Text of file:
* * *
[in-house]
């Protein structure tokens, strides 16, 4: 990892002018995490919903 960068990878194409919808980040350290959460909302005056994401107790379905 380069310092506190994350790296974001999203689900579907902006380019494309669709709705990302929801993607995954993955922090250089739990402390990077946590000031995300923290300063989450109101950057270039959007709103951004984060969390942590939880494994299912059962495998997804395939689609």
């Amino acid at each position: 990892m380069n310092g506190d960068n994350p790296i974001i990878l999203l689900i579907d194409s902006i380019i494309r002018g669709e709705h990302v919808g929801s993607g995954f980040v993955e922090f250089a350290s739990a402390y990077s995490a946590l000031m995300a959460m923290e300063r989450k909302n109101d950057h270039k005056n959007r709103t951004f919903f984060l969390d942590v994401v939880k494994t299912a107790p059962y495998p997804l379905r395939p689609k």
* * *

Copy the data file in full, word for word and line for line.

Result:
[in-house]
């Protein structure tokens, strides 16, 4: 990892002018995490919903 960068990878194409919808980040350290959460909302005056994401107790379905 380069310092506190994350790296974001999203689900579907902006380019494309669709709705990302929801993607995954993955922090250089739990402390990077946590000031995300923290300063989450109101950057270039959007709103951004984060969390942590939880494994299912059962495998997804395939689609």
């Amino acid at each position: 990892m380069n310092g506190d960068n994350p790296i974001i990878l999203l689900i579907d194409s902006i380019i494309r002018g669709e709705h990302v919808g929801s993607g995954f980040v993955e922090f250089a350290s739990a402390y990077s995490a946590l000031m995300a959460m923290e300063r989450k909302n109101d950057h270039k005056n959007r709103t951004f919903f984060l969390d942590v994401v939880k494994t299912a107790p059962y495998p997804l379905r395939p689609k």